Red blood cells

Red blood cells, also called erythrocytes, are the most common component of blood (40-45% of the blood) and the smallest whole cells (6-9 µm). Typically, adults have around 20-30x1012 red blood cells circulating in their body. , forty to forty-five percent of the blood, and the smallest whole cells, six to nine micrometers. Typically, adults have around twenty to thirty times ten to the twelve red blood cells circulating in their body.

Red blood cells lack a nucleus (they are anucleate) so they can be packed full of the iron-containing protein, Hemoglobin. This molecule binds to oxygen in the lungs so that it can be transported around the body and delivered to the tissues and organs. Hemoglobin also binds to carbon dioxide so that red blood cells can transport it from cells in the body back to the lungs, where the waste gas is exhaled.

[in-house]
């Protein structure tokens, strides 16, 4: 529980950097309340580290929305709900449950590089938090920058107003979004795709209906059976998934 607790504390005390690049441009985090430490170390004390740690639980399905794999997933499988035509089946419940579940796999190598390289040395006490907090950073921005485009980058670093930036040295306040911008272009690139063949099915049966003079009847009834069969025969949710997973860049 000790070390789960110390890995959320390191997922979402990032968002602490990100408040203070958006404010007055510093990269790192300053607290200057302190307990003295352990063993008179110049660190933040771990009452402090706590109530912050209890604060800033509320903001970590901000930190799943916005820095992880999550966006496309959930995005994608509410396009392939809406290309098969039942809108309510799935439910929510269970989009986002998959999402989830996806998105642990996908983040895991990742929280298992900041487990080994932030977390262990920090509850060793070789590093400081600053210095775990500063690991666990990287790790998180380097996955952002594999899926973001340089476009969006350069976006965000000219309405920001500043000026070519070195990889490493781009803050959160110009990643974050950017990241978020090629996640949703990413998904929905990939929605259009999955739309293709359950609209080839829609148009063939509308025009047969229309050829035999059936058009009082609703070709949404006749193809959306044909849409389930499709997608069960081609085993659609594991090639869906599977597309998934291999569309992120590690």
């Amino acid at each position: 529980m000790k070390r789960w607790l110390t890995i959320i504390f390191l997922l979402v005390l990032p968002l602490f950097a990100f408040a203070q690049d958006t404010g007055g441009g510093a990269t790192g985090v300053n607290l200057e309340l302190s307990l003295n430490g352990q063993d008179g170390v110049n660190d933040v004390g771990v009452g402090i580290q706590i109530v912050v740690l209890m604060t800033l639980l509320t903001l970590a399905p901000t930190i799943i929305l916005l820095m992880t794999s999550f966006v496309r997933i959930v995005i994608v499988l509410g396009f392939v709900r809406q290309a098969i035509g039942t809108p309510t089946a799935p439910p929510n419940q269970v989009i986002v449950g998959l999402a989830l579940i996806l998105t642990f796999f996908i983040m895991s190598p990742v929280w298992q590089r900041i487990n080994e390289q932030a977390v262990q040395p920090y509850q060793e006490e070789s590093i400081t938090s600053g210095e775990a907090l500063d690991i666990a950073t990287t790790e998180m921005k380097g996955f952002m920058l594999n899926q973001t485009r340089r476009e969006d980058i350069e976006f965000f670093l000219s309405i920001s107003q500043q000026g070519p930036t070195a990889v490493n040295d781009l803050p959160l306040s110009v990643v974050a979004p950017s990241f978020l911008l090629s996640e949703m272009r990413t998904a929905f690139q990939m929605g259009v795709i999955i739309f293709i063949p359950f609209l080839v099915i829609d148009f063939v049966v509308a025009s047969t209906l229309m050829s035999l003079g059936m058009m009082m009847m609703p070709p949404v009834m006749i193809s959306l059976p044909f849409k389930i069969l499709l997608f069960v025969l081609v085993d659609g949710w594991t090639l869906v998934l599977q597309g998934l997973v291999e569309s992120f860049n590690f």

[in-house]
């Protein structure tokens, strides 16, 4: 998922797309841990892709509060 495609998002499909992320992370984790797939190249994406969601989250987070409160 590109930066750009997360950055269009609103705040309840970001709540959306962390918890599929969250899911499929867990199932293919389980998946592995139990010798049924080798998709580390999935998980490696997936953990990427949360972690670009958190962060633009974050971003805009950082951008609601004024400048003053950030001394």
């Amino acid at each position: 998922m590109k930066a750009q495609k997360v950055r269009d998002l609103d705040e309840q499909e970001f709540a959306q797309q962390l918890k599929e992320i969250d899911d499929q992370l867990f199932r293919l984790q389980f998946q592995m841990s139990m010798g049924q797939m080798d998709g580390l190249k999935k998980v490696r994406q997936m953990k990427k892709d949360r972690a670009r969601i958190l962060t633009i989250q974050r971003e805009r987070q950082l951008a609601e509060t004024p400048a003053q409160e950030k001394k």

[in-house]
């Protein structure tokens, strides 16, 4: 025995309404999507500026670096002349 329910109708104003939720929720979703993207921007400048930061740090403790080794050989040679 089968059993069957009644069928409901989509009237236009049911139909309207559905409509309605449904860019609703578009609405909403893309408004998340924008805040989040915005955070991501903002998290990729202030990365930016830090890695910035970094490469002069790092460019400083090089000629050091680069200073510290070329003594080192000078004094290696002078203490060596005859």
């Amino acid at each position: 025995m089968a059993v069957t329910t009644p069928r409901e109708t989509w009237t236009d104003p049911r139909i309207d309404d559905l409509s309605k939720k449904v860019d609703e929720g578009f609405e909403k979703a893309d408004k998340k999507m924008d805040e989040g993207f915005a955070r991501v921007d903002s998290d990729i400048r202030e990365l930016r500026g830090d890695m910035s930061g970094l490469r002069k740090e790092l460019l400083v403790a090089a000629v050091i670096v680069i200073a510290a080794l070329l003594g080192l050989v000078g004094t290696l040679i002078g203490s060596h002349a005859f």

Red blood cells are biconcave or discoid in shape, meaning that they have a thicker outer edge and narrower center (see Figure 1). This shape increases the cells’ surface area for gas exchange and also makes the cells flexible enough to flow through even the smallest of capillaries.

3D rendering of red blood cells traveling through a blood vessel. The blood vessel is red and has a cylindrical shape. The red blood cells are disk-like shaped and have a slightly darker red color than the blood vessel. They are moving in a single file through the blood vessel.

Figure 1: Red blood cells (RBCs)